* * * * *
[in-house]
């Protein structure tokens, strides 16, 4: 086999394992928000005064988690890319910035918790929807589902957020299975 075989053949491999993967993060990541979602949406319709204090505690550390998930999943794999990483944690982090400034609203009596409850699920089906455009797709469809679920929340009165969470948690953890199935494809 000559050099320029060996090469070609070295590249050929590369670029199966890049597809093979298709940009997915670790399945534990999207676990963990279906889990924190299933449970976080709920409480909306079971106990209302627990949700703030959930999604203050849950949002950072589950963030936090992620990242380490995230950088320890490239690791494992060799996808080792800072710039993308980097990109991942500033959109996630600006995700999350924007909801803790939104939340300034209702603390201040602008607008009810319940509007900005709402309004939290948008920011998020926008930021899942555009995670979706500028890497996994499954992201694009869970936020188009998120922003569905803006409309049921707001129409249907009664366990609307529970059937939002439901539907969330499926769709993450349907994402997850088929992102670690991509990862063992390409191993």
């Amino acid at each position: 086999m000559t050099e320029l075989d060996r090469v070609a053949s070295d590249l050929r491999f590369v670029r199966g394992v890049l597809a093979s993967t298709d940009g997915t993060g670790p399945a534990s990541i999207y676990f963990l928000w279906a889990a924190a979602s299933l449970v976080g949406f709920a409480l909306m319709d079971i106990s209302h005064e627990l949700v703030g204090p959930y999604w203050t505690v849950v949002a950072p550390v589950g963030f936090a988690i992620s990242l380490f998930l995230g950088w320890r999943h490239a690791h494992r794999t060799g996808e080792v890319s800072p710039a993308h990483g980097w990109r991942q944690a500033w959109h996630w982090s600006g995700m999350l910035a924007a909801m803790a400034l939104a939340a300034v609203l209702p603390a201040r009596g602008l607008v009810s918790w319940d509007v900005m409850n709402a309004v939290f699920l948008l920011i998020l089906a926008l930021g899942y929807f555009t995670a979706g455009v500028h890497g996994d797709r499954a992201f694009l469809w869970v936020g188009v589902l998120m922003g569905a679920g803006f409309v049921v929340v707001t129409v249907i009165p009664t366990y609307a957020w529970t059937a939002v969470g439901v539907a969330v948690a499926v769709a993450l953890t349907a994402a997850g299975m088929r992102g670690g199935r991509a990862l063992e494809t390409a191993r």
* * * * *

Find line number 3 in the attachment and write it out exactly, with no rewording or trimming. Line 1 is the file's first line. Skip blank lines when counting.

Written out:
């Amino acid at each position: 086999m000559t050099e320029l075989d060996r090469v070609a053949s070295d590249l050929r491999f590369v670029r199966g394992v890049l597809a093979s993967t298709d940009g997915t993060g670790p399945a534990s990541i999207y676990f963990l928000w279906a889990a924190a979602s299933l449970v976080g949406f709920a409480l909306m319709d079971i106990s209302h005064e627990l949700v703030g204090p959930y999604w203050t505690v849950v949002a950072p550390v589950g963030f936090a988690i992620s990242l380490f998930l995230g950088w320890r999943h490239a690791h494992r794999t060799g996808e080792v890319s800072p710039a993308h990483g980097w990109r991942q944690a500033w959109h996630w982090s600006g995700m999350l910035a924007a909801m803790a400034l939104a939340a300034v609203l209702p603390a201040r009596g602008l607008v009810s918790w319940d509007v900005m409850n709402a309004v939290f699920l948008l920011i998020l089906a926008l930021g899942y929807f555009t995670a979706g455009v500028h890497g996994d797709r499954a992201f694009l469809w869970v936020g188009v589902l998120m922003g569905a679920g803006f409309v049921v929340v707001t129409v249907i009165p009664t366990y609307a957020w529970t059937a939002v969470g439901v539907a969330v948690a499926v769709a993450l953890t349907a994402a997850g299975m088929r992102g670690g199935r991509a990862l063992e494809t390409a191993r």